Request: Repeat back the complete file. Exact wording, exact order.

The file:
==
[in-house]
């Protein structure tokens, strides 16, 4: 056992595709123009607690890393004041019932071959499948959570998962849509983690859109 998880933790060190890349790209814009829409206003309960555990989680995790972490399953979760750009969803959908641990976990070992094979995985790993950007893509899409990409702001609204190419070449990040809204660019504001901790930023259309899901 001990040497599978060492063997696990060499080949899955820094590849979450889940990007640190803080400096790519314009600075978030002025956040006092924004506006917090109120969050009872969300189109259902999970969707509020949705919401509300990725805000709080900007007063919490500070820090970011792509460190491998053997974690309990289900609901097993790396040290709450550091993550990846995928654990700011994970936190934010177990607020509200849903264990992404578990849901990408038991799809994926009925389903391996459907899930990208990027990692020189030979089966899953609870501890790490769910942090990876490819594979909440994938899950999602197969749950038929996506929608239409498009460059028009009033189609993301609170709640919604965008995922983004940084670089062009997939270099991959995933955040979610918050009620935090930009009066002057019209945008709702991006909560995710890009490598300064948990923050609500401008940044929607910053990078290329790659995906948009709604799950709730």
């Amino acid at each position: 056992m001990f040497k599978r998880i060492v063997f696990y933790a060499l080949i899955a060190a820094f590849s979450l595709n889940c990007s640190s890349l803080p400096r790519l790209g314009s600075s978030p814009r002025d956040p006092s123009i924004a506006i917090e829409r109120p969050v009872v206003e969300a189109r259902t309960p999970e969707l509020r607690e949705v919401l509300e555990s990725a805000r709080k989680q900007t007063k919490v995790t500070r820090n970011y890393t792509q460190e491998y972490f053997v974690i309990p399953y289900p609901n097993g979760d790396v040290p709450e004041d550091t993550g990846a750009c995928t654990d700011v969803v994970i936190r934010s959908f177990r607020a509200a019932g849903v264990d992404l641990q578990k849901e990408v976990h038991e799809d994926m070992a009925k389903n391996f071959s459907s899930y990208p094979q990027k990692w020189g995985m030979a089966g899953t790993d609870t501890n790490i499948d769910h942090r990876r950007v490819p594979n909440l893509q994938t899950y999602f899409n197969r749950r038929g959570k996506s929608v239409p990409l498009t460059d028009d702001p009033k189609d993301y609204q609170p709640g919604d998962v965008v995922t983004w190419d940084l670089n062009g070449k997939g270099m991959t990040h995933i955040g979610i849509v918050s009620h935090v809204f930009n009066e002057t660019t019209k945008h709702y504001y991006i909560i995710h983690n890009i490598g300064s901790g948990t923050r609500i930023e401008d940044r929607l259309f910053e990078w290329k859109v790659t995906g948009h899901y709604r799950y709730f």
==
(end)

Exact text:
[in-house]
């Protein structure tokens, strides 16, 4: 056992595709123009607690890393004041019932071959499948959570998962849509983690859109 998880933790060190890349790209814009829409206003309960555990989680995790972490399953979760750009969803959908641990976990070992094979995985790993950007893509899409990409702001609204190419070449990040809204660019504001901790930023259309899901 001990040497599978060492063997696990060499080949899955820094590849979450889940990007640190803080400096790519314009600075978030002025956040006092924004506006917090109120969050009872969300189109259902999970969707509020949705919401509300990725805000709080900007007063919490500070820090970011792509460190491998053997974690309990289900609901097993790396040290709450550091993550990846995928654990700011994970936190934010177990607020509200849903264990992404578990849901990408038991799809994926009925389903391996459907899930990208990027990692020189030979089966899953609870501890790490769910942090990876490819594979909440994938899950999602197969749950038929996506929608239409498009460059028009009033189609993301609170709640919604965008995922983004940084670089062009997939270099991959995933955040979610918050009620935090930009009066002057019209945008709702991006909560995710890009490598300064948990923050609500401008940044929607910053990078290329790659995906948009709604799950709730």
């Amino acid at each position: 056992m001990f040497k599978r998880i060492v063997f696990y933790a060499l080949i899955a060190a820094f590849s979450l595709n889940c990007s640190s890349l803080p400096r790519l790209g314009s600075s978030p814009r002025d956040p006092s123009i924004a506006i917090e829409r109120p969050v009872v206003e969300a189109r259902t309960p999970e969707l509020r607690e949705v919401l509300e555990s990725a805000r709080k989680q900007t007063k919490v995790t500070r820090n970011y890393t792509q460190e491998y972490f053997v974690i309990p399953y289900p609901n097993g979760d790396v040290p709450e004041d550091t993550g990846a750009c995928t654990d700011v969803v994970i936190r934010s959908f177990r607020a509200a019932g849903v264990d992404l641990q578990k849901e990408v976990h038991e799809d994926m070992a009925k389903n391996f071959s459907s899930y990208p094979q990027k990692w020189g995985m030979a089966g899953t790993d609870t501890n790490i499948d769910h942090r990876r950007v490819p594979n909440l893509q994938t899950y999602f899409n197969r749950r038929g959570k996506s929608v239409p990409l498009t460059d028009d702001p009033k189609d993301y609204q609170p709640g919604d998962v965008v995922t983004w190419d940084l670089n062009g070449k997939g270099m991959t990040h995933i955040g979610i849509v918050s009620h935090v809204f930009n009066e002057t660019t019209k945008h709702y504001y991006i909560i995710h983690n890009i490598g300064s901790g948990t923050r609500i930023e401008d940044r929607l259309f910053e990078w290329k859109v790659t995906g948009h899901y709604r799950y709730f």